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    The site of Umm al Awamid was first excavated in the 19th century by Ermest Renan and in 1943 and 1945 excavations resumed under the direction of Maurice Dunand. In spite of the fact that the Egyptian texts of Ramses II mention a mountain pass in this area, the site did not yield any remains that can be dated earlier than the 5th century B.C., except for two Neolithic sickle blades and a limited number of 8th century B.C. pottery sherds. The site  witnessed an era of prosperity in the 3rd and 2nd centuries B.C., when it became an important religious center in the Tyrian countryside. After the first century B.C. the site was neglected, but it recovered some of its importance in the Byzantine period: the main Hellenistic temple was transformed into a church and a village developed around it.
    The most impressive remains from Umm al Awamid are those of the Hellenistic period. Maurice Dunand excavated there two temples and a series of buildings dating to the third and second centuries B.C. The western temple  (56 m x 60m) was dedicated to the god Milkashtart. Inside a sacred enclosure is an open courtyard in the center of which stands a cella. The temple was built on a podium and the cella was surrounded by a portico and rooms. the eastern temple is very similar to the western one (60m x 35m) in its overall plan: it was also built on a podium and it has a cella erected in the middle of an open  courtyard and surrounded by a portico and rooms.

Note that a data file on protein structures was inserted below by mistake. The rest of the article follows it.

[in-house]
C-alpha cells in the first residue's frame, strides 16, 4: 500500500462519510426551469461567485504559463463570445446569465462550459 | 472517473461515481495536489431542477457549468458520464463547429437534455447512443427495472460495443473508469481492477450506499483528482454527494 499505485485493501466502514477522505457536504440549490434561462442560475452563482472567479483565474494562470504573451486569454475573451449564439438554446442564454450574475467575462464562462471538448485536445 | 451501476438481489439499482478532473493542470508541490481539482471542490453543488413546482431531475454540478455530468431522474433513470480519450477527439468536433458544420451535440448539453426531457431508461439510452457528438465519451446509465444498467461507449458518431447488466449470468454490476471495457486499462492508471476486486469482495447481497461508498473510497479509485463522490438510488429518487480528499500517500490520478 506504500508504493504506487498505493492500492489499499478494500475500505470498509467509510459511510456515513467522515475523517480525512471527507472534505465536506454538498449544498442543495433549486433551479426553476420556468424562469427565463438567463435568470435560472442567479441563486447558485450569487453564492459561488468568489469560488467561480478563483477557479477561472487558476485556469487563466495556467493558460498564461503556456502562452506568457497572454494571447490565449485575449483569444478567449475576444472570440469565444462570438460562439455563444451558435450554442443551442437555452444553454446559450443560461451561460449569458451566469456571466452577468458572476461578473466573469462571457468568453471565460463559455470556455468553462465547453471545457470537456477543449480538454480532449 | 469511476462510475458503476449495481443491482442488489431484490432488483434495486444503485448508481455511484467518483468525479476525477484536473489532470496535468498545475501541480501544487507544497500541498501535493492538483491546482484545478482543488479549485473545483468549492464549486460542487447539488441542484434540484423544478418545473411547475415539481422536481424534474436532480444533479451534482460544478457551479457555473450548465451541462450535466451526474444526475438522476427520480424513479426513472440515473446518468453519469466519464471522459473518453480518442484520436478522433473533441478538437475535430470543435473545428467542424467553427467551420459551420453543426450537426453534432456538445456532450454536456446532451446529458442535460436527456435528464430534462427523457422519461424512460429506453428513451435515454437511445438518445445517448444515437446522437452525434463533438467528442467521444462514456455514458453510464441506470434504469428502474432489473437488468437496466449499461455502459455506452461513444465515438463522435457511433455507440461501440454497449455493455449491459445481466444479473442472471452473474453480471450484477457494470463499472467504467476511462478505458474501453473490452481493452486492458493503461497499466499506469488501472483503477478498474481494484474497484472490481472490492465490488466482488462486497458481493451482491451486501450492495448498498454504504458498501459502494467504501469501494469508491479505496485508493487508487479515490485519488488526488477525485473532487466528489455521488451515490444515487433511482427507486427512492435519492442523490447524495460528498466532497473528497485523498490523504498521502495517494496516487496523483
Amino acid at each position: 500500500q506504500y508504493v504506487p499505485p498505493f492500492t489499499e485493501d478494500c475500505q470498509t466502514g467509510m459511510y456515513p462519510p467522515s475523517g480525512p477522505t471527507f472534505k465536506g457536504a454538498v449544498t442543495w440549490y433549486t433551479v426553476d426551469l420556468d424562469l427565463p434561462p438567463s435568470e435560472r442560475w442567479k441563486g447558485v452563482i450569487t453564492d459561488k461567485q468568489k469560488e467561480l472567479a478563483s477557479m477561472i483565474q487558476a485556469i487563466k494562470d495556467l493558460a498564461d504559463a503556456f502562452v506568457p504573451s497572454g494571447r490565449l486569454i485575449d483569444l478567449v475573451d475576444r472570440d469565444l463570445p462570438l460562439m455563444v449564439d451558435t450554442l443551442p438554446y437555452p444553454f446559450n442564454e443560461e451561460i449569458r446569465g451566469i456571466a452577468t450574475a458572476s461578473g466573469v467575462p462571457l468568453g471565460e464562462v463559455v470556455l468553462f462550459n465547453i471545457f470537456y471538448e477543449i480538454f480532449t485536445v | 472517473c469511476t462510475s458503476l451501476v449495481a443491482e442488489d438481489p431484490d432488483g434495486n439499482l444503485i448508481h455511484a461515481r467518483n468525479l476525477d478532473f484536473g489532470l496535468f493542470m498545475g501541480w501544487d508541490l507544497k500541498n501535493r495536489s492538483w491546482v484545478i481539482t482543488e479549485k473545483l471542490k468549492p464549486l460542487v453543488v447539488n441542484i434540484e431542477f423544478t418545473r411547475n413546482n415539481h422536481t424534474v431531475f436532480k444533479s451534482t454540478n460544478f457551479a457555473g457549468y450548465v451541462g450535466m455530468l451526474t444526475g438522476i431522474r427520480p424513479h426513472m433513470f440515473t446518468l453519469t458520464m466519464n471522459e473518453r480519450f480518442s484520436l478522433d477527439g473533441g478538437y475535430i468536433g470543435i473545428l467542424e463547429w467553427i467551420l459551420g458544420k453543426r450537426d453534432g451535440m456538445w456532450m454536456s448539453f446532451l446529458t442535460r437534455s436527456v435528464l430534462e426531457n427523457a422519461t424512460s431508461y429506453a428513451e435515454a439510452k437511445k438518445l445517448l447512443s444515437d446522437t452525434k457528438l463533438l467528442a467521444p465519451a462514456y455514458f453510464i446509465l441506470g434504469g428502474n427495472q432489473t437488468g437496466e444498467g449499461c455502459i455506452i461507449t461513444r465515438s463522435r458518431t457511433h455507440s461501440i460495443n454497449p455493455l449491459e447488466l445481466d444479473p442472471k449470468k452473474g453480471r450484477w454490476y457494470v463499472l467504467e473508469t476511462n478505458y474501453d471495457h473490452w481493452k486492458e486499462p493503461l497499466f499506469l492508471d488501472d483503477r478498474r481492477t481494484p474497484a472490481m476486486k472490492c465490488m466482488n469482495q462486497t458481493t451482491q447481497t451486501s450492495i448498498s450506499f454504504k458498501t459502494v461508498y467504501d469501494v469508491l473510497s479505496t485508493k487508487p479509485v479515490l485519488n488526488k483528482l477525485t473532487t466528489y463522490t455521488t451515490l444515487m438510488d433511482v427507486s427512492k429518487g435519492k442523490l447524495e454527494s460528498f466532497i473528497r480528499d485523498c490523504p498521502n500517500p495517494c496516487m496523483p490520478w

The most significant finds from Umm an Awamid are the stone statues and stelae. Some of them were looted and sold on the antiquities market beforee and after the regular excavations on the site. One of these stolen stelae is now in the Museum of Copenhagen and represents the priest Baalyaton. Another one representing the priest Baalshamar is in the Beirut National Museum and a third is in the Louvre.
    The Umm al Awamid temples show different cultural influences. From Greek tradition, the temples borrowed their Doric columns and from Egyptian tradition, the cornice on top of their outer walls. In spite  of these influences, the religious complex of Umm al Awamid is clearly in the tradition of local Canaanite religious buildings.

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